New Zealand consistently ranks poorly in a variety of depression statistics, according to a new comparison of international data.
The study, published this week in BMC Medicine, collated survey data from 18 different countries to compare rates of depression . The Dominon Post’s Kate Newton reported on the research.
An excerpt (read in full here):
Kiwis among the worst for rates of depression
Child poverty and our national alcohol addiction may be feeding into New Zealand’s internationally high rates of depression, uncovered in an international study.
Research published in the international journal BMC Medicine yesterday shows that of 18 countries, New Zealand consistently ranked in the top 25 per cent on nearly every measure of depression.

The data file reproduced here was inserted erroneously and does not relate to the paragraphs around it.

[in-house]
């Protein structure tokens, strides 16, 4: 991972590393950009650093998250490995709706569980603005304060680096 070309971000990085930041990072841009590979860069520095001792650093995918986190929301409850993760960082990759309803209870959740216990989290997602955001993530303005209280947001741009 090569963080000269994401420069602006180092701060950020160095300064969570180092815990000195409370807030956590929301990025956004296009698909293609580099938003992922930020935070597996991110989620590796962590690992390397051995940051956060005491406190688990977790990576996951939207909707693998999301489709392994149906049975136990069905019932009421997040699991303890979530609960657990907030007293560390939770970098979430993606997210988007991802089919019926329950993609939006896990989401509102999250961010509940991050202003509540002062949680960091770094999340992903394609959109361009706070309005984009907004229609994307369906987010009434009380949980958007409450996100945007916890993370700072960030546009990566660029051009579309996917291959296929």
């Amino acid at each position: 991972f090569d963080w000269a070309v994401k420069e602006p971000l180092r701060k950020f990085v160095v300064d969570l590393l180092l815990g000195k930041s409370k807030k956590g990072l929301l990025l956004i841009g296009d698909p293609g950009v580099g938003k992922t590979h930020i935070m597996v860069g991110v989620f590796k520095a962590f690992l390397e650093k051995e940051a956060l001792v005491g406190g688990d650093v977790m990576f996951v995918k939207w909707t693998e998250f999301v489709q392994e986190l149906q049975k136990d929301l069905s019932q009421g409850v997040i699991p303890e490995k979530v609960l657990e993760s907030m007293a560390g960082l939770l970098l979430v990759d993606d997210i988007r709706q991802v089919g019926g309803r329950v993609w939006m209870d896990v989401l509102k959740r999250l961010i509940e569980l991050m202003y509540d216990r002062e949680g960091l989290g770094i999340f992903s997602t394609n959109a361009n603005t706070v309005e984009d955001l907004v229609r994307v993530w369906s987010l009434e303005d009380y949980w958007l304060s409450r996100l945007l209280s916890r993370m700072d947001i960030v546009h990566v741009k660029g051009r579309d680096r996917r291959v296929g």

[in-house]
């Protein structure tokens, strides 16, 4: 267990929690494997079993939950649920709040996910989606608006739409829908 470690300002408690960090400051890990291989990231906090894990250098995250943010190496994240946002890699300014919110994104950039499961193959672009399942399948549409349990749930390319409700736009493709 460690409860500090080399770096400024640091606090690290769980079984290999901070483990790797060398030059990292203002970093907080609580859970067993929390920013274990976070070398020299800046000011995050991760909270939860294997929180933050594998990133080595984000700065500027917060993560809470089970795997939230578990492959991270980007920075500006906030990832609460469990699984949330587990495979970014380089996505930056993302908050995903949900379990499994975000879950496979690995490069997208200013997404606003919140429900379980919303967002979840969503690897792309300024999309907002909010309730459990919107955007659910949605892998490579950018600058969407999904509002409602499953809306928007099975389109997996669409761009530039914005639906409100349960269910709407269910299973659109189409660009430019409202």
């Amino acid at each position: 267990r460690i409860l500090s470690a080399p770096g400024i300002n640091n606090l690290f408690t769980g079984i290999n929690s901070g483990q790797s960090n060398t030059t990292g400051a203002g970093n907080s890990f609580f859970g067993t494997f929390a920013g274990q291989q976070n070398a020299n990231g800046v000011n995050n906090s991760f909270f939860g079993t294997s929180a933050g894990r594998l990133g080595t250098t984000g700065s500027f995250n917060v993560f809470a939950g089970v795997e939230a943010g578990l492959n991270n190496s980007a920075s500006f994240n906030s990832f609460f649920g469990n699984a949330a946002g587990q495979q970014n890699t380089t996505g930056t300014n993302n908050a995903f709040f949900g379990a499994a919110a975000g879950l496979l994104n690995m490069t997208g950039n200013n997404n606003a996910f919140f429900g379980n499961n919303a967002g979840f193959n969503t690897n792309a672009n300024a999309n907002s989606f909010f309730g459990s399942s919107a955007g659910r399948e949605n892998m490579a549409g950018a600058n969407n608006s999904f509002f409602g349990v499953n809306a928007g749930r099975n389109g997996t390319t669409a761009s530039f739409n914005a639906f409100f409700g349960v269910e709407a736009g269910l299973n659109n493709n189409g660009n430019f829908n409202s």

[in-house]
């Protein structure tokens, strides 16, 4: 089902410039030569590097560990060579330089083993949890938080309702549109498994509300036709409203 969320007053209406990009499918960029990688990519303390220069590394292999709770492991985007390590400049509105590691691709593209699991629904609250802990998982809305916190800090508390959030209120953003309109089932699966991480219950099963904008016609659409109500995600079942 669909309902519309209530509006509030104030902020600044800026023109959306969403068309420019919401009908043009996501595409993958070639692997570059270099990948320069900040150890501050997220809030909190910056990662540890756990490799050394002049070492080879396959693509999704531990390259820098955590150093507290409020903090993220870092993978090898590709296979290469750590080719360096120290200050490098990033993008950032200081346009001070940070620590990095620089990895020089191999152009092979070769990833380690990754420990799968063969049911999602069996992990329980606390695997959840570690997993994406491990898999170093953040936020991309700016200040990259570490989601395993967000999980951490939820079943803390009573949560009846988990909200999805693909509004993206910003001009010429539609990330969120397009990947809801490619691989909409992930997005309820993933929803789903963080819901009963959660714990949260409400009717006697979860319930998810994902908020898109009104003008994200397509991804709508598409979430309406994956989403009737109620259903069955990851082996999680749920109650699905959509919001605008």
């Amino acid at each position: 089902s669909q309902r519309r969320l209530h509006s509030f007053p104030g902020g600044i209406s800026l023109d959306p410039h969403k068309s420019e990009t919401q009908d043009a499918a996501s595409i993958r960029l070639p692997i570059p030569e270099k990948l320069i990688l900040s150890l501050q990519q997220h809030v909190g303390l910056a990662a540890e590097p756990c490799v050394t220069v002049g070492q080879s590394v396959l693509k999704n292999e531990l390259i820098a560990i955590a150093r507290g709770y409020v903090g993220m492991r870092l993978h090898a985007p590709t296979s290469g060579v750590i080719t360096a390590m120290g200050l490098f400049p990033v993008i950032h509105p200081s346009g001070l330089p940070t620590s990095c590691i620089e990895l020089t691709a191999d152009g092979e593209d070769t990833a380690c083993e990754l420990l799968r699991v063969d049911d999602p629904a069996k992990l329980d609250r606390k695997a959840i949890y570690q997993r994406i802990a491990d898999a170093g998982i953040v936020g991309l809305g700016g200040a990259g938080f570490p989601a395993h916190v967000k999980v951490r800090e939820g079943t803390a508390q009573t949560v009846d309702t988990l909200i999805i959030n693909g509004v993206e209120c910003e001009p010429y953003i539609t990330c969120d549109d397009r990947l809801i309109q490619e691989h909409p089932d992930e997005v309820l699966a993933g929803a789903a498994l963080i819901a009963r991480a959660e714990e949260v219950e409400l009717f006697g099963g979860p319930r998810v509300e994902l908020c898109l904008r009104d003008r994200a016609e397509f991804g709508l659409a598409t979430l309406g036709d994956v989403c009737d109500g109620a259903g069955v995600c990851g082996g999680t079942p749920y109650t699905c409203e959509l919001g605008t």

Among the 10 high-income countries included, New Zealanders ranked second for people experiencing a major depressive episode in the 12 months before the survey and fourth for people having suffered a depressive episode in their lifetime.
The results were based on data collected from 89,000 people around the world.
Overall, the study showed 15 per cent of people in high-income countries suffered depression at some point in their life, compared with 11 per cent of people in low to middle-income countries.
“It has been suggested that depression is to some extent an illness of affluence,” the study’s authors said.